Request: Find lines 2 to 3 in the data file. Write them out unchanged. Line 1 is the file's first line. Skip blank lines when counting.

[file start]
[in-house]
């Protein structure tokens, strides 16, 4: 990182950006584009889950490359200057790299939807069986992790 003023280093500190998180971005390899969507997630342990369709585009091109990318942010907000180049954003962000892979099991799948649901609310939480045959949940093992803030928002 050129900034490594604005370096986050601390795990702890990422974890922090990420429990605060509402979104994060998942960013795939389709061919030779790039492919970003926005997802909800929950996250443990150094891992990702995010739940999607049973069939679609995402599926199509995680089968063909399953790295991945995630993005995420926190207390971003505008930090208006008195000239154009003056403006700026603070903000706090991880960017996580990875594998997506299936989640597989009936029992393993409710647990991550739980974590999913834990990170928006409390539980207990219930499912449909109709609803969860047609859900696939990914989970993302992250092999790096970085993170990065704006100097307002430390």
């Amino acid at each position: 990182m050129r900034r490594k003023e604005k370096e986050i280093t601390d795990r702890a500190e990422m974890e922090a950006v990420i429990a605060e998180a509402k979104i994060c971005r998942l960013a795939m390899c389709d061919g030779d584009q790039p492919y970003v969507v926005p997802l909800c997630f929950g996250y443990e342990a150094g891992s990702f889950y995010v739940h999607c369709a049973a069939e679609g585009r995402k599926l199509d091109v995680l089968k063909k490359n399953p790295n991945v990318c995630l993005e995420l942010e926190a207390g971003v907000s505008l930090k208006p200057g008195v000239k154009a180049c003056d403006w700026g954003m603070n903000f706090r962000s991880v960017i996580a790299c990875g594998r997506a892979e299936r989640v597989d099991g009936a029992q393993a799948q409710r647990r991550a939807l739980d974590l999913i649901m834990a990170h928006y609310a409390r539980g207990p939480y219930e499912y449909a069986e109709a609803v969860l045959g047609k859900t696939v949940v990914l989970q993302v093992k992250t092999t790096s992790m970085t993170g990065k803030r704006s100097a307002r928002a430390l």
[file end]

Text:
């Protein structure tokens, strides 16, 4: 990182950006584009889950490359200057790299939807069986992790 003023280093500190998180971005390899969507997630342990369709585009091109990318942010907000180049954003962000892979099991799948649901609310939480045959949940093992803030928002 050129900034490594604005370096986050601390795990702890990422974890922090990420429990605060509402979104994060998942960013795939389709061919030779790039492919970003926005997802909800929950996250443990150094891992990702995010739940999607049973069939679609995402599926199509995680089968063909399953790295991945995630993005995420926190207390971003505008930090208006008195000239154009003056403006700026603070903000706090991880960017996580990875594998997506299936989640597989009936029992393993409710647990991550739980974590999913834990990170928006409390539980207990219930499912449909109709609803969860047609859900696939990914989970993302992250092999790096970085993170990065704006100097307002430390």
């Amino acid at each position: 990182m050129r900034r490594k003023e604005k370096e986050i280093t601390d795990r702890a500190e990422m974890e922090a950006v990420i429990a605060e998180a509402k979104i994060c971005r998942l960013a795939m390899c389709d061919g030779d584009q790039p492919y970003v969507v926005p997802l909800c997630f929950g996250y443990e342990a150094g891992s990702f889950y995010v739940h999607c369709a049973a069939e679609g585009r995402k599926l199509d091109v995680l089968k063909k490359n399953p790295n991945v990318c995630l993005e995420l942010e926190a207390g971003v907000s505008l930090k208006p200057g008195v000239k154009a180049c003056d403006w700026g954003m603070n903000f706090r962000s991880v960017i996580a790299c990875g594998r997506a892979e299936r989640v597989d099991g009936a029992q393993a799948q409710r647990r991550a939807l739980d974590l999913i649901m834990a990170h928006y609310a409390r539980g207990p939480y219930e499912y449909a069986e109709a609803v969860l045959g047609k859900t696939v949940v990914l989970q993302v093992k992250t092999t790096s992790m970085t993170g990065k803030r704006s100097a307002r928002a430390l």